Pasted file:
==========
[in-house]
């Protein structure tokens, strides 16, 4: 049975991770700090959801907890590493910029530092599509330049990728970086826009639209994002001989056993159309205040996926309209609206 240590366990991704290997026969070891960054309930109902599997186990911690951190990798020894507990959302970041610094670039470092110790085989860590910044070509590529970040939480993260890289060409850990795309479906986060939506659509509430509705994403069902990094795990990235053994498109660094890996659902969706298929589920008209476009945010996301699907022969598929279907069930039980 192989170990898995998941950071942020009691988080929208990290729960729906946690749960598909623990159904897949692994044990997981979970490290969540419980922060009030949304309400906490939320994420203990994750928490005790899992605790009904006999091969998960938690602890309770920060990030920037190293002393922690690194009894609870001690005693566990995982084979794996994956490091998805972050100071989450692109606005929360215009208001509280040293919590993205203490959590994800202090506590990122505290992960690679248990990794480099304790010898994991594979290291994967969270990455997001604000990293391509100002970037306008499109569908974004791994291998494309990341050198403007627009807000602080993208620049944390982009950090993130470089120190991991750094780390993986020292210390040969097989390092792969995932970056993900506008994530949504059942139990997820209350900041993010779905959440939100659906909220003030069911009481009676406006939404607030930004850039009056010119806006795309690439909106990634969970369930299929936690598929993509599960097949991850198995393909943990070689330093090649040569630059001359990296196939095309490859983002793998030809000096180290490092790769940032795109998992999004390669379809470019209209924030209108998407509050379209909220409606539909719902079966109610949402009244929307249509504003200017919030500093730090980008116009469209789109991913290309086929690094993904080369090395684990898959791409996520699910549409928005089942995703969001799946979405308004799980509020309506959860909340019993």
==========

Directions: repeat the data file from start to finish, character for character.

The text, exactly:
[in-house]
């Protein structure tokens, strides 16, 4: 049975991770700090959801907890590493910029530092599509330049990728970086826009639209994002001989056993159309205040996926309209609206 240590366990991704290997026969070891960054309930109902599997186990911690951190990798020894507990959302970041610094670039470092110790085989860590910044070509590529970040939480993260890289060409850990795309479906986060939506659509509430509705994403069902990094795990990235053994498109660094890996659902969706298929589920008209476009945010996301699907022969598929279907069930039980 192989170990898995998941950071942020009691988080929208990290729960729906946690749960598909623990159904897949692994044990997981979970490290969540419980922060009030949304309400906490939320994420203990994750928490005790899992605790009904006999091969998960938690602890309770920060990030920037190293002393922690690194009894609870001690005693566990995982084979794996994956490091998805972050100071989450692109606005929360215009208001509280040293919590993205203490959590994800202090506590990122505290992960690679248990990794480099304790010898994991594979290291994967969270990455997001604000990293391509100002970037306008499109569908974004791994291998494309990341050198403007627009807000602080993208620049944390982009950090993130470089120190991991750094780390993986020292210390040969097989390092792969995932970056993900506008994530949504059942139990997820209350900041993010779905959440939100659906909220003030069911009481009676406006939404607030930004850039009056010119806006795309690439909106990634969970369930299929936690598929993509599960097949991850198995393909943990070689330093090649040569630059001359990296196939095309490859983002793998030809000096180290490092790769940032795109998992999004390669379809470019209209924030209108998407509050379209909220409606539909719902079966109610949402009244929307249509504003200017919030500093730090980008116009469209789109991913290309086929690094993904080369090395684990898959791409996520699910549409928005089942995703969001799946979405308004799980509020309506959860909340019993």